Philipp Goldbach German, b. 1978

Goldbach’s work explores the relationship between time and written language with an emphasis on photography as both material and metaphor. He appropriates material from philosophy and art to examine the intellectual history of how information is stored; the materiality of inscription in a conflicting world of digitized and technological reproduction. Goldbach came to prominence for his series “Blackboards and Micrographs” (2010) for which he photographed chalkboards in rooms at various German universities where great thinkers such as Martin Heidegger and Theodor Adorno once taught. Concerned with philosophical ideas, Goldbach transcribes seminal philosophical texts in impossibly small pencil handwriting or into the circuit of a Read Only Memory board, yielding arduously intricate drawings and minimalist sculptures that hark back to outmoded forms of technology and highlight the “materiality of information”.  More recent photographs experiment with the development process in analogue photography, using torches and light filters to ‘draw’ onto photographic paper and investigate the role of photography as a “Universal Language”, itself a philosophical and sociological concept.


In his most ambitious, large-scale installation to date, Via Lucis, 2015 is made from the entire slide collection of the archives of Cologne University’s Institute of Art History. 150,000 picture slides - photographic reproductions of art works representing over 2000 years of cultural history – stacked against the wall covering an area of 2.5 x 8 meters to form a three-dimensional mural with a flickering, random pattern.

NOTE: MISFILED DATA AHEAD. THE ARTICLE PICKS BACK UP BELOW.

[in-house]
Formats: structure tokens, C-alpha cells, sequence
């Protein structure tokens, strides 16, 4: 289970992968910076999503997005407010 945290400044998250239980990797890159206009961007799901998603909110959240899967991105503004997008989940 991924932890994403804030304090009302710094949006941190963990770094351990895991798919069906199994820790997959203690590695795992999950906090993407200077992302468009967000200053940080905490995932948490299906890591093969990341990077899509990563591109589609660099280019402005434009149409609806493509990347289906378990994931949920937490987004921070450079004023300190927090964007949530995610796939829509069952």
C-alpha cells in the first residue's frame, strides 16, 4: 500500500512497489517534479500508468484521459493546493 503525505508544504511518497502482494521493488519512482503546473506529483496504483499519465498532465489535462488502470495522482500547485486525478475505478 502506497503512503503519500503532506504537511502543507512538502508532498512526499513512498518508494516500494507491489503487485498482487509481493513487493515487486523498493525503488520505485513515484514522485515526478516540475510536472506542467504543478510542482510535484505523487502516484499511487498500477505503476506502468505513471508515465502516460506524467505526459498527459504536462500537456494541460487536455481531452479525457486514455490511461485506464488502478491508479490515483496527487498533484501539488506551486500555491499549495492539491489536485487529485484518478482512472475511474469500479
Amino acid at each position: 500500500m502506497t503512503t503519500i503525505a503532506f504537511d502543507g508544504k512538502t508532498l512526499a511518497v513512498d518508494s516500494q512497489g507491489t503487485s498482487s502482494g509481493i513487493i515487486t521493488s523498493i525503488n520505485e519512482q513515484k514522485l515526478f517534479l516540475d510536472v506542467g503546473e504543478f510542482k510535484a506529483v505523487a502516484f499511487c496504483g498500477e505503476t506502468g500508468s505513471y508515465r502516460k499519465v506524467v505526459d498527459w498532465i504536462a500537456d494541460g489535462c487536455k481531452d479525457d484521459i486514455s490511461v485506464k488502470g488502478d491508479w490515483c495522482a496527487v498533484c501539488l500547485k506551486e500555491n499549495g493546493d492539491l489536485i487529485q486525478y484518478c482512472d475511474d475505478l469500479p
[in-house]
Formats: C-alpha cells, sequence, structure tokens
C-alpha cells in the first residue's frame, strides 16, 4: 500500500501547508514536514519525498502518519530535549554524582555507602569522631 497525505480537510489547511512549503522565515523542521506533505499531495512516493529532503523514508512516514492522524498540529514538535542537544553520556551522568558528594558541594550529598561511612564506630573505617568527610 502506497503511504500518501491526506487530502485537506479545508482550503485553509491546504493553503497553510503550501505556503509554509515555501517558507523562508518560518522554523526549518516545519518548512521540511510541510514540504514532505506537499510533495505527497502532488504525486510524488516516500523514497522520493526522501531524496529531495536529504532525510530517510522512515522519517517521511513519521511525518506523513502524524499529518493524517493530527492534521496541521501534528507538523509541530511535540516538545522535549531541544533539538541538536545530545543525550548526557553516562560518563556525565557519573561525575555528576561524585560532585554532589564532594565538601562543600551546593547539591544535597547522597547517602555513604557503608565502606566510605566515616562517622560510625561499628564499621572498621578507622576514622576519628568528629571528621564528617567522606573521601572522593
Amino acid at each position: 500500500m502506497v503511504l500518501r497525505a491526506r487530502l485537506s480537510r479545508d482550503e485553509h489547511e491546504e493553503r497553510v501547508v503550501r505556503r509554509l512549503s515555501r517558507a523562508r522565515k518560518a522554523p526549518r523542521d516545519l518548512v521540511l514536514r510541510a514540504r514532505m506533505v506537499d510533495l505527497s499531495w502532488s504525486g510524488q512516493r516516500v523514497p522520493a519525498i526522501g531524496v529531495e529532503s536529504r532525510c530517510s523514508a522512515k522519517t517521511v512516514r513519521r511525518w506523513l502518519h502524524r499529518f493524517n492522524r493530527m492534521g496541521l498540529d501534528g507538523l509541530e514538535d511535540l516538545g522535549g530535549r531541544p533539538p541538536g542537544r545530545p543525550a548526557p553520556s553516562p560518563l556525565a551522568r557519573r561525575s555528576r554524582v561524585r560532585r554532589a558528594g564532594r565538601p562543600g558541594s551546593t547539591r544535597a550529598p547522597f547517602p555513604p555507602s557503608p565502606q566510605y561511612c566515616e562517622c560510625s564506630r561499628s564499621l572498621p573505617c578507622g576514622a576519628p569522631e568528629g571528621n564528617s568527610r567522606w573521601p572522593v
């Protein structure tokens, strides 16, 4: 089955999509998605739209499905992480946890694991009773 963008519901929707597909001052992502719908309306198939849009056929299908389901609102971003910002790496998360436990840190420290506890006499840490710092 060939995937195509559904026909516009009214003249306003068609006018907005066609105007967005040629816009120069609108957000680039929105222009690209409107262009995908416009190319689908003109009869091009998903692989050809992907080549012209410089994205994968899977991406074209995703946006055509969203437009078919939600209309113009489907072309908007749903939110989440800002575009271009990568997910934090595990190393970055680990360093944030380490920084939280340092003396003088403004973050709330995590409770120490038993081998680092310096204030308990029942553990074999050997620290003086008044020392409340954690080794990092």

Goldbach was born in Cologne in 1978 and studied Media Arts at the Academy of Media Arts in Cologne, Germany alongside Art History, Philosophy and Sociology at the University of Cologne.  After a year spent in Japan, a stint as Assistant Professor of Photography at the Academy of Media Arts in Cologne and as a curator at the Simultanhalle Cologne, he received his doctorate in Art History in 2016. He has received numerous awards including Q21 Residency MuseumsQuartier, Vienna, a doctoral study scholarship for Studienstiftung des Deutschen Volkes, Cologne and also the Vordemberge Gildewart scholarship.


Goldbach’s work is represented in important public collections and museums in Germany including: DZ Bank, Frankfurt am Main, Museum Folkwang, Essen, Kunsthalle Bremerhaven, Sk Stiftung Kultur Köln, Hessisches Landesmuseum, Museum Wiesbaden and internationally including the Freybe Collection, Vancouver, Canada amongst others.